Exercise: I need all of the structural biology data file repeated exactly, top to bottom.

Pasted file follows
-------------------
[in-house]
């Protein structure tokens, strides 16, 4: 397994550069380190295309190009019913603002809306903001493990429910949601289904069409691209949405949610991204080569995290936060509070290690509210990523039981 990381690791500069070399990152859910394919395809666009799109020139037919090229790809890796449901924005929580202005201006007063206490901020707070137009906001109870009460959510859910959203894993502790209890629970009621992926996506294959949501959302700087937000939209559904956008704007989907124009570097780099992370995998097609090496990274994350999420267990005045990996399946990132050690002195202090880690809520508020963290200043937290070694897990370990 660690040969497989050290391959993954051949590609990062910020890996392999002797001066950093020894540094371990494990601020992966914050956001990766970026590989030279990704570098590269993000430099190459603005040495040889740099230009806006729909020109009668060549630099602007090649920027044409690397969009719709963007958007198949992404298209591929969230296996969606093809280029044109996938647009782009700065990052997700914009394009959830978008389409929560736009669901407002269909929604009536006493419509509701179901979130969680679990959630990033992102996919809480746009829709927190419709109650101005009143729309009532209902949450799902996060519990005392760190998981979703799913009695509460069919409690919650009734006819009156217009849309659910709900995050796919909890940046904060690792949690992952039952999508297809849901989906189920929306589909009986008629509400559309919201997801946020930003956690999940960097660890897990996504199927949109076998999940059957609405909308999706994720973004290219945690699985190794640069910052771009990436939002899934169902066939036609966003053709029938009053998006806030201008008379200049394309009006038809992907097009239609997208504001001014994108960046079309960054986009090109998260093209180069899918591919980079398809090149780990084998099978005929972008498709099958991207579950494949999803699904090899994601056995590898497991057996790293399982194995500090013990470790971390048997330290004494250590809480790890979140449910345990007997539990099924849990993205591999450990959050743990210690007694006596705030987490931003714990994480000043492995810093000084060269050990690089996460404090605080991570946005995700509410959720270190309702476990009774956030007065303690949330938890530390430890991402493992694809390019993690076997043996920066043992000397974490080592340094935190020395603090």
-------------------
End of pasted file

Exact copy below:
[in-house]
């Protein structure tokens, strides 16, 4: 397994550069380190295309190009019913603002809306903001493990429910949601289904069409691209949405949610991204080569995290936060509070290690509210990523039981 990381690791500069070399990152859910394919395809666009799109020139037919090229790809890796449901924005929580202005201006007063206490901020707070137009906001109870009460959510859910959203894993502790209890629970009621992926996506294959949501959302700087937000939209559904956008704007989907124009570097780099992370995998097609090496990274994350999420267990005045990996399946990132050690002195202090880690809520508020963290200043937290070694897990370990 660690040969497989050290391959993954051949590609990062910020890996392999002797001066950093020894540094371990494990601020992966914050956001990766970026590989030279990704570098590269993000430099190459603005040495040889740099230009806006729909020109009668060549630099602007090649920027044409690397969009719709963007958007198949992404298209591929969230296996969606093809280029044109996938647009782009700065990052997700914009394009959830978008389409929560736009669901407002269909929604009536006493419509509701179901979130969680679990959630990033992102996919809480746009829709927190419709109650101005009143729309009532209902949450799902996060519990005392760190998981979703799913009695509460069919409690919650009734006819009156217009849309659910709900995050796919909890940046904060690792949690992952039952999508297809849901989906189920929306589909009986008629509400559309919201997801946020930003956690999940960097660890897990996504199927949109076998999940059957609405909308999706994720973004290219945690699985190794640069910052771009990436939002899934169902066939036609966003053709029938009053998006806030201008008379200049394309009006038809992907097009239609997208504001001014994108960046079309960054986009090109998260093209180069899918591919980079398809090149780990084998099978005929972008498709099958991207579950494949999803699904090899994601056995590898497991057996790293399982194995500090013990470790971390048997330290004494250590809480790890979140449910345990007997539990099924849990993205591999450990959050743990210690007694006596705030987490931003714990994480000043492995810093000084060269050990690089996460404090605080991570946005995700509410959720270190309702476990009774956030007065303690949330938890530390430890991402493992694809390019993690076997043996920066043992000397974490080592340094935190020395603090």